Cheers to author Miryam Sivan for reviewing White Zion.
This review appears in author Janice Weziman's exciting new review site Reading Jewish Fiction. Stay tuned for an interview with Janice on this site coming up in February when she'll tell us all about her new venture, as well as fill us in on her next writing project.
White Zion Review
Miriam, a Canadian Jew of Yemenite decent, is trying to get a handle on her family's past. Her grandparents' life in Yemen and then Jerusalem, her father's upbringing in Jerusalem in the 1940s, her own Ottawa childhood, her life as a married woman and mother in Israel, and her ongoing reflections about her parents middle-aged life in Canada, all figure into her struggle to come to terms with her own identity.
Canadian-Israeli writer Gila Green's rich and complex novel in short stories, White Zion, is structured in two sections, "Childhood and Adolescence," and "Marriage and Motherhood." Each contains eight stories, two of which have been excerpted from her previously published novels, Passport Control (2018), and King of the Class (2013). Identity, paternity, life transitions, marriage, and shifting definitions of home are the main themes in this effecting novel of many moving parts.
Green's stories are about transition as it plays out, over and over again, in her family narrative. As a young man, Miriam's father, Assaf, not only turned away from religion, but left Jerusalem for Ottawa, a place that, with its cold temperatures and sparse Jewish population embodies the exact opposite. When Miriam decides to live in Israel, the theme of exile−cultural, ethnic, and religious−are repeated and reversed. She returns home, literally, to both her paternal roots and to her people's religious practices.
Green's language is poetic but controlled, and her sentences are a pleasure to read. Describing her unusual father and his habits, Miriam narrates: "If he spots a dirty dish, he aims himself at it like a jumbo jet coming in for landing." This lively description well conveys the force and energy Assaf brings to every aspect of his life.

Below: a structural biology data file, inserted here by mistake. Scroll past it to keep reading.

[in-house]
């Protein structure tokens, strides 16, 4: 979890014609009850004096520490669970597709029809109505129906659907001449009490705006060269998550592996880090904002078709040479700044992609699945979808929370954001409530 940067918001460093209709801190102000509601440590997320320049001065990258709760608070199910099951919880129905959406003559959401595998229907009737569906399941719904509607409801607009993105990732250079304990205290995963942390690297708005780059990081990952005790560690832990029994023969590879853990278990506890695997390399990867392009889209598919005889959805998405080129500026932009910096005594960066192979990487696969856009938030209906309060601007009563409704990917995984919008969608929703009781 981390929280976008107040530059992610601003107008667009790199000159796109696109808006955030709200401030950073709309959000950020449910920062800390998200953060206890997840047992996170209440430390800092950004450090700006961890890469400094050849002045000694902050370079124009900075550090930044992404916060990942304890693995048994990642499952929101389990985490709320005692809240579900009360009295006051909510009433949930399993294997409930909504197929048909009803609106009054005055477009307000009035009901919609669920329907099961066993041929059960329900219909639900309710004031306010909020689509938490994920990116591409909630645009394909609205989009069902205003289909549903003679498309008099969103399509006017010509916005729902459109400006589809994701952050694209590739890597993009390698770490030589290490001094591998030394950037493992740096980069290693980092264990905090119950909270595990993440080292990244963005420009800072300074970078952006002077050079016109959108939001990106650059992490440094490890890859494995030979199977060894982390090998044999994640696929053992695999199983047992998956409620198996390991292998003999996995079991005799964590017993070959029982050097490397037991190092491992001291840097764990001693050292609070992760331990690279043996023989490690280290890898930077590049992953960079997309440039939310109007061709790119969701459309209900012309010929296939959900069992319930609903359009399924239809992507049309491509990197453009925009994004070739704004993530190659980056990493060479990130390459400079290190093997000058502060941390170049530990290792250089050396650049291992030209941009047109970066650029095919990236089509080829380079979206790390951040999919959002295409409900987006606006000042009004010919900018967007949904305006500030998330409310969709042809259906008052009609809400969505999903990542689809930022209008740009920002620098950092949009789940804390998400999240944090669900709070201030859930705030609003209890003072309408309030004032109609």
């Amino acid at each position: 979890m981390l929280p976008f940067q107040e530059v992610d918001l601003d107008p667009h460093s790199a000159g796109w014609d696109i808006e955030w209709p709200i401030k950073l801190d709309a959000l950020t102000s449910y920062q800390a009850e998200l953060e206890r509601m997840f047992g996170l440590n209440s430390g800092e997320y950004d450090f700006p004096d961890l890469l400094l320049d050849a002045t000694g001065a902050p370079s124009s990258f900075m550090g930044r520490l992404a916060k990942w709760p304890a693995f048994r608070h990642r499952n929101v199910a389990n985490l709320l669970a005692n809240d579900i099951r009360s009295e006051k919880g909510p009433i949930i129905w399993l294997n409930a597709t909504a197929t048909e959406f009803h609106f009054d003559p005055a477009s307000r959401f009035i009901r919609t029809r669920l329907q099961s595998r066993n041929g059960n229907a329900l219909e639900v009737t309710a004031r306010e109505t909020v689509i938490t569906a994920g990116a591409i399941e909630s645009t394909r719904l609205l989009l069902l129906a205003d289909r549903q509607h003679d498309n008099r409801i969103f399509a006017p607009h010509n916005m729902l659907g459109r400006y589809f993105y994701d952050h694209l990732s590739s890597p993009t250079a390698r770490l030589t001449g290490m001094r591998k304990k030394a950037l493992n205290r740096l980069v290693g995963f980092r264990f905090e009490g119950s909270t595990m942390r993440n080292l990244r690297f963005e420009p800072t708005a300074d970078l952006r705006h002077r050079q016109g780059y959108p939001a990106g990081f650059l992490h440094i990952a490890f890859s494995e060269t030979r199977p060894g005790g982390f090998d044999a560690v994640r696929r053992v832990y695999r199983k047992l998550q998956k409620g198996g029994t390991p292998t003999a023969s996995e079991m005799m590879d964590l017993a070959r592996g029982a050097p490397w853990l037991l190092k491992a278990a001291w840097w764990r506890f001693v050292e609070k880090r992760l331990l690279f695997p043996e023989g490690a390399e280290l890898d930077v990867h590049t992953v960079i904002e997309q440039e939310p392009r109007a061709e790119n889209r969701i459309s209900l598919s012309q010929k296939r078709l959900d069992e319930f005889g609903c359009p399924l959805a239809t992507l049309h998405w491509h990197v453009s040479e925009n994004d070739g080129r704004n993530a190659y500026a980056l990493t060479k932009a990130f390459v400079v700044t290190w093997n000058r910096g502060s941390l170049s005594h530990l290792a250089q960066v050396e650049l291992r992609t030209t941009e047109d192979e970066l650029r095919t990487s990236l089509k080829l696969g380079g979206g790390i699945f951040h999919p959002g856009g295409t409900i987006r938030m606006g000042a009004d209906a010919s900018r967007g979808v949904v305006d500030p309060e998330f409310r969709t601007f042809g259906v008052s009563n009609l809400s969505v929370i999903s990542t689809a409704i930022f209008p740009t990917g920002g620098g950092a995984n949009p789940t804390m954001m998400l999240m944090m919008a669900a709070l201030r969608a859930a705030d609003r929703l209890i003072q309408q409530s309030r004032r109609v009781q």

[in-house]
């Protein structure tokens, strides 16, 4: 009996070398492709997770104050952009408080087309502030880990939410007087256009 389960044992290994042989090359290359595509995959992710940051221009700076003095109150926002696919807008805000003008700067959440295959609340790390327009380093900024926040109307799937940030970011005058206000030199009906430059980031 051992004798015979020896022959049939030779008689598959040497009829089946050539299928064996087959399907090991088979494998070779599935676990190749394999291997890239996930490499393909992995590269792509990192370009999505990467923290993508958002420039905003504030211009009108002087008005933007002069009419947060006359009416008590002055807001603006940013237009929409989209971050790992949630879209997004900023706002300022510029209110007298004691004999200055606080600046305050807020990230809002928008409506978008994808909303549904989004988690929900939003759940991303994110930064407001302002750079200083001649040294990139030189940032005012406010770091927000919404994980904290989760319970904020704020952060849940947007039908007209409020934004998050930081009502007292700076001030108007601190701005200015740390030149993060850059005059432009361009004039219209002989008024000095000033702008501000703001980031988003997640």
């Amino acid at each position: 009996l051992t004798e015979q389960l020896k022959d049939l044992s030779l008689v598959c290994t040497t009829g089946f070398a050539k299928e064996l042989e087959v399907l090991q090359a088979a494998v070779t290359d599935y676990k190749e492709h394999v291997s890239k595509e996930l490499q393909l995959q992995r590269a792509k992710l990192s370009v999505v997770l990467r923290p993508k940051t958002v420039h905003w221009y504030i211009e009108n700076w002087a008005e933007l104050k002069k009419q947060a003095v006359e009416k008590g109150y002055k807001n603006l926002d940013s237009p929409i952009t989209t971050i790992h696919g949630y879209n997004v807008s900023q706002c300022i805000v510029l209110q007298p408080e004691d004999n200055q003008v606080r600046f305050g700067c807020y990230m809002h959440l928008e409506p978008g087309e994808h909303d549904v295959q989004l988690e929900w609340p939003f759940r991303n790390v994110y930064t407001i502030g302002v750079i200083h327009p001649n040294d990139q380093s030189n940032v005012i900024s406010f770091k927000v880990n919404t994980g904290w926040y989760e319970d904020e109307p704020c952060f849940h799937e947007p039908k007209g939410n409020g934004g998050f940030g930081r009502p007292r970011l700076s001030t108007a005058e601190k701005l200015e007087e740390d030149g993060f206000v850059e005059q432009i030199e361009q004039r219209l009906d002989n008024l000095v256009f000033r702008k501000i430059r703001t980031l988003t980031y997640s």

Race, or skin color, is a key theme of the book. Miriam is mistaken for all sorts of ethnicities, including Iranian by an Iranian man who reacts badly when she reveals that she's Israeli. The title story, "White Zion", details the strong faith of her paternal great-grandparents who endured numerous hardships to travel to British-Occupied Palestine and remake their lives there despite the poverty, the cultural gaps, and the unapologetic racial prejudices of European Jews against Jews from Arab countries. Assaf recounts how he suffered as a child from the Ashkenazi establishment in school and at work; how he suffered as a child in his parents 'combative household; how he suffered as a dark skinned man in the army; how he suffers as a dark skinned man in Canada; how he suffers from the distance he deliberately created between his home, his homeland, his birth family, and the remake of his life as a sports loving television salesman with a third generation white Canadian-Jewish wife.
In effect, this collection is as much a portrait of a Yemenite as a young man in Jerusalem, and then as an older man in Canada, as it is about Miriam's coming of age. Her search for the details and lessons of her father's life culminates in letters he writes to her in Hebrew, which she translates into English. In the collection's longest story called, "Abba," (father in Hebrew), Assaf describes scenes from his childhood, many of which are encountered previously in other stories. Here I would have suggested an editorial hand. The repetition of certain scenes does not add up, since we read the same plot sometimes for the second or even third time without any additional illumination. The father's long section might have been better used to fill in more of the canvas of his childhood and Jerusalem of the 1940s.